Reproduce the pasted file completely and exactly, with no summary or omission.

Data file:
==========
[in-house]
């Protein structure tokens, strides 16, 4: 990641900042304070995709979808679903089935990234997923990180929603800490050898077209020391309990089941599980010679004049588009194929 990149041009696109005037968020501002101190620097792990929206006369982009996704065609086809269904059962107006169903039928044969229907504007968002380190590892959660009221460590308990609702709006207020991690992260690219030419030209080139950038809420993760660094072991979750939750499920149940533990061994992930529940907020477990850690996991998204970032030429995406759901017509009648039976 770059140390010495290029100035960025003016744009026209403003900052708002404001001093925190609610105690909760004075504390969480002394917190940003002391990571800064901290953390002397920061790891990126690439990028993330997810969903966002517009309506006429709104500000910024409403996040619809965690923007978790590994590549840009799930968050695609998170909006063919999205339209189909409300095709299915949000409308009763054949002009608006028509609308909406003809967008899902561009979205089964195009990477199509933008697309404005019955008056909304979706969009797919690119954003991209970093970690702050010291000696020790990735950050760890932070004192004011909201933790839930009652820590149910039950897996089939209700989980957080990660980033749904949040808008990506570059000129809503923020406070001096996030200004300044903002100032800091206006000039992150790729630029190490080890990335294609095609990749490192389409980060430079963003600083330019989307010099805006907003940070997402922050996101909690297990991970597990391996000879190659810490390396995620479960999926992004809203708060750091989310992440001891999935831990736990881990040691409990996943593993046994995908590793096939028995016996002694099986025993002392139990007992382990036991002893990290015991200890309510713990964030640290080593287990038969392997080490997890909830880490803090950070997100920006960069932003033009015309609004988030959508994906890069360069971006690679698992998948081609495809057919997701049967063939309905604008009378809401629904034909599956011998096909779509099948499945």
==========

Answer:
[in-house]
């Protein structure tokens, strides 16, 4: 990641900042304070995709979808679903089935990234997923990180929603800490050898077209020391309990089941599980010679004049588009194929 990149041009696109005037968020501002101190620097792990929206006369982009996704065609086809269904059962107006169903039928044969229907504007968002380190590892959660009221460590308990609702709006207020991690992260690219030419030209080139950038809420993760660094072991979750939750499920149940533990061994992930529940907020477990850690996991998204970032030429995406759901017509009648039976 770059140390010495290029100035960025003016744009026209403003900052708002404001001093925190609610105690909760004075504390969480002394917190940003002391990571800064901290953390002397920061790891990126690439990028993330997810969903966002517009309506006429709104500000910024409403996040619809965690923007978790590994590549840009799930968050695609998170909006063919999205339209189909409300095709299915949000409308009763054949002009608006028509609308909406003809967008899902561009979205089964195009990477199509933008697309404005019955008056909304979706969009797919690119954003991209970093970690702050010291000696020790990735950050760890932070004192004011909201933790839930009652820590149910039950897996089939209700989980957080990660980033749904949040808008990506570059000129809503923020406070001096996030200004300044903002100032800091206006000039992150790729630029190490080890990335294609095609990749490192389409980060430079963003600083330019989307010099805006907003940070997402922050996101909690297990991970597990391996000879190659810490390396995620479960999926992004809203708060750091989310992440001891999935831990736990881990040691409990996943593993046994995908590793096939028995016996002694099986025993002392139990007992382990036991002893990290015991200890309510713990964030640290080593287990038969392997080490997890909830880490803090950070997100920006960069932003033009015309609004988030959508994906890069360069971006690679698992998948081609495809057919997701049967063939309905604008009378809401629904034909599956011998096909779509099948499945």